As it’s been around for more than a century, it’s nearly impossible to correctly nail down the first recipe, but there’s a good chance that the Manhattan was invented at the Manhattan Club in New York, as the club has long claimed.
The most popular story proclaims that the recipe was created there for a party thrown in 1874 by a Miss Jennie Jerome, also known as the future mother of Winston Churchill.
An earlier claim contests that the Manhattan was invented by a man named Mr Black, who kept a bar on Broadway near Houston Street in the 1860’s.
One of the most popular cocktails ever invented, the Mojito was born on the Caribbean island of Cuba.
A refreshing summer drink, the modern version we all know is a combination of light rum, mint, lime, sugar, and soda water, with lots of crushed ice. The Mojito is the cocktail that bartenders love to hate, as it takes a long time to build, but it’s definitely worth the effort.
There are several theories on its origins, with some saying the drink was invented by African slaves working in the sugar cane fields, and the name comes from the African word “mojo” which means to place a little spell.
Another legend says it was discovered by an English pirate named Richard Drake who was on a mission to find gold in Cuba.
The creation of the Bacardi Company bolstered the popularity of the cocktail, and during Prohibition, the family invited Americans to Cuba for fabulous weekend-long parties.
Even people who aren’t that into cocktails know and love the silky-smooth White Russian. The signature drink of The Dude in the cult favourite the Big Labowski—although he called it a Caucasian in the film—this delicious cocktail has seen a resurgence in popularity ever since.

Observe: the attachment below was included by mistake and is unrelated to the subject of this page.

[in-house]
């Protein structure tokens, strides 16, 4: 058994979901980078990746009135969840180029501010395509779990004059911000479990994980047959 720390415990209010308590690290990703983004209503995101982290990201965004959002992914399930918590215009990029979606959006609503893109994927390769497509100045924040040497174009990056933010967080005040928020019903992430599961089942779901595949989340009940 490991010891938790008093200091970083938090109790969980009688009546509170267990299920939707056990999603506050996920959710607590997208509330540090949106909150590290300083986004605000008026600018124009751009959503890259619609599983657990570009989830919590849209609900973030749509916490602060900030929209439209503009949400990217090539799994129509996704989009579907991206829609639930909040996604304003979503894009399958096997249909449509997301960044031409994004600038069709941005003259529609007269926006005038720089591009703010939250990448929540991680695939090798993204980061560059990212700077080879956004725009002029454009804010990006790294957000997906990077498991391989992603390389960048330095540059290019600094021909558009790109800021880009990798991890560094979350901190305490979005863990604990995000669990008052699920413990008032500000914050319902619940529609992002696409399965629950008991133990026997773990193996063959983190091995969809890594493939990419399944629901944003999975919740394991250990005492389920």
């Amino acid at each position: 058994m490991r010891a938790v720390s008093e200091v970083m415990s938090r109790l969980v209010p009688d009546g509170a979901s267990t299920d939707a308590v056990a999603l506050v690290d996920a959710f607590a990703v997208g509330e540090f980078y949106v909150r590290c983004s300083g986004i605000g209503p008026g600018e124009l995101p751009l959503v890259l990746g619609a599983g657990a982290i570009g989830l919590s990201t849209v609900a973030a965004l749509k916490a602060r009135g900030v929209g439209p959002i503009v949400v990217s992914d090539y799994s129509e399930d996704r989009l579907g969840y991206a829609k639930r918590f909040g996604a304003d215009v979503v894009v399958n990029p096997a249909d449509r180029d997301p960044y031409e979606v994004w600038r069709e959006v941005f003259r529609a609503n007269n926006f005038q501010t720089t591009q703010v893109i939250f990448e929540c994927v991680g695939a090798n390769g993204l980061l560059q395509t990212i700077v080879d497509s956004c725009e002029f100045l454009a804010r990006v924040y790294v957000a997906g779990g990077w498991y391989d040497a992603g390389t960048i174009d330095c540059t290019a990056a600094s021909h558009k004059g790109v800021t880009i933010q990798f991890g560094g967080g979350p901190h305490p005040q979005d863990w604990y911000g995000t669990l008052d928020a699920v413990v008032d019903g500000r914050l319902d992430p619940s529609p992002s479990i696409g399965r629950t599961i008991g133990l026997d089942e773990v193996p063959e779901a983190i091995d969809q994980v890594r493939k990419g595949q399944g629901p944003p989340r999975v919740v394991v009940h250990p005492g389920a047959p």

Strangely, this cocktail wasn’t invented in Russia, and the only thing Russian about it is the inclusion of vodka. The White Russian is the sweet and velvety younger sibling of the Black Russian, which was concocted in the 1940’s, and the version we know and love today was first recorded in 1965.
With just three ingredients—equal parts vodka, coffee liquor, and cream—this cocktail is a busy bartenders dream. No shaking or straining required, and garnishes like coffee beans or chocolate shavings are optional.
Just layer the cream over the vodka and coffee liquor using the back of a spoon into an Old Fashioned glass filled with cubed ice, and you’re pretty much done.
If you like your drinks strong but easy to drink, then it doesn’t get better than this.
The merry Margarita is often considered the perfect party cocktail, containing the barfly’s best friend and worst enemy—tequila.
No one knows who came up with the original recipe, but there are plenty of tequila-soaked stories to take with a pinch of salt.
Carlos “Danny” Herrera, the owner of a restaurant called Rancho La Gloria in Tijuana, asserts that he invented the drink in 1938 for a customer who was allergic to every spirit except tequila.
Dallas socialite Margarita Sames claims that she concocted the drink for a group of her friends while vacationing in Acapulco in 1948.
However, a few years earlier, Jose Cuervo had already been running an ad with the slogan “Margarita: It’s more than a girl’s name”, so we may never know which recipe came first.